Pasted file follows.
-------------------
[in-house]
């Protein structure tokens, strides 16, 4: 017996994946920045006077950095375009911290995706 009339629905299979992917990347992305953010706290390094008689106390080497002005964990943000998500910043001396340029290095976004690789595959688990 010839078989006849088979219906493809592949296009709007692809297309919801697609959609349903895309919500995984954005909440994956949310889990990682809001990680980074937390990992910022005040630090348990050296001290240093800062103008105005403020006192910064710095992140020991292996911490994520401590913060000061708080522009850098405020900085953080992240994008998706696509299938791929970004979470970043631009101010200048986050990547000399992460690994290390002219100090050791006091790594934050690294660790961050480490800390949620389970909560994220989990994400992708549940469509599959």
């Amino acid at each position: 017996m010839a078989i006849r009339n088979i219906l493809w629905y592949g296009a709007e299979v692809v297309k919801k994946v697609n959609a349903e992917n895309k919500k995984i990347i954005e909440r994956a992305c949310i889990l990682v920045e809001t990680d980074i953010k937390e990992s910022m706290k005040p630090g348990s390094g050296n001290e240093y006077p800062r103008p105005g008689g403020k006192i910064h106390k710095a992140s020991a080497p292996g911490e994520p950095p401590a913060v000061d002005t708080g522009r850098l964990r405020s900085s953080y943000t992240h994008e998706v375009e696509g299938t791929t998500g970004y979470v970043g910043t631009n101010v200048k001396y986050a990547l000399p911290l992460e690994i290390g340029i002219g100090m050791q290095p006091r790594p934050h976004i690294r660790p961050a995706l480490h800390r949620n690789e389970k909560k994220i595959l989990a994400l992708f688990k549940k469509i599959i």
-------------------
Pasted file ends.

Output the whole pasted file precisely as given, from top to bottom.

[in-house]
């Protein structure tokens, strides 16, 4: 017996994946920045006077950095375009911290995706 009339629905299979992917990347992305953010706290390094008689106390080497002005964990943000998500910043001396340029290095976004690789595959688990 010839078989006849088979219906493809592949296009709007692809297309919801697609959609349903895309919500995984954005909440994956949310889990990682809001990680980074937390990992910022005040630090348990050296001290240093800062103008105005403020006192910064710095992140020991292996911490994520401590913060000061708080522009850098405020900085953080992240994008998706696509299938791929970004979470970043631009101010200048986050990547000399992460690994290390002219100090050791006091790594934050690294660790961050480490800390949620389970909560994220989990994400992708549940469509599959």
């Amino acid at each position: 017996m010839a078989i006849r009339n088979i219906l493809w629905y592949g296009a709007e299979v692809v297309k919801k994946v697609n959609a349903e992917n895309k919500k995984i990347i954005e909440r994956a992305c949310i889990l990682v920045e809001t990680d980074i953010k937390e990992s910022m706290k005040p630090g348990s390094g050296n001290e240093y006077p800062r103008p105005g008689g403020k006192i910064h106390k710095a992140s020991a080497p292996g911490e994520p950095p401590a913060v000061d002005t708080g522009r850098l964990r405020s900085s953080y943000t992240h994008e998706v375009e696509g299938t791929t998500g970004y979470v970043g910043t631009n101010v200048k001396y986050a990547l000399p911290l992460e690994i290390g340029i002219g100090m050791q290095p006091r790594p934050h976004i690294r660790p961050a995706l480490h800390r949620n690789e389970k909560k994220i595959l989990a994400l992708f688990k549940k469509i599959i």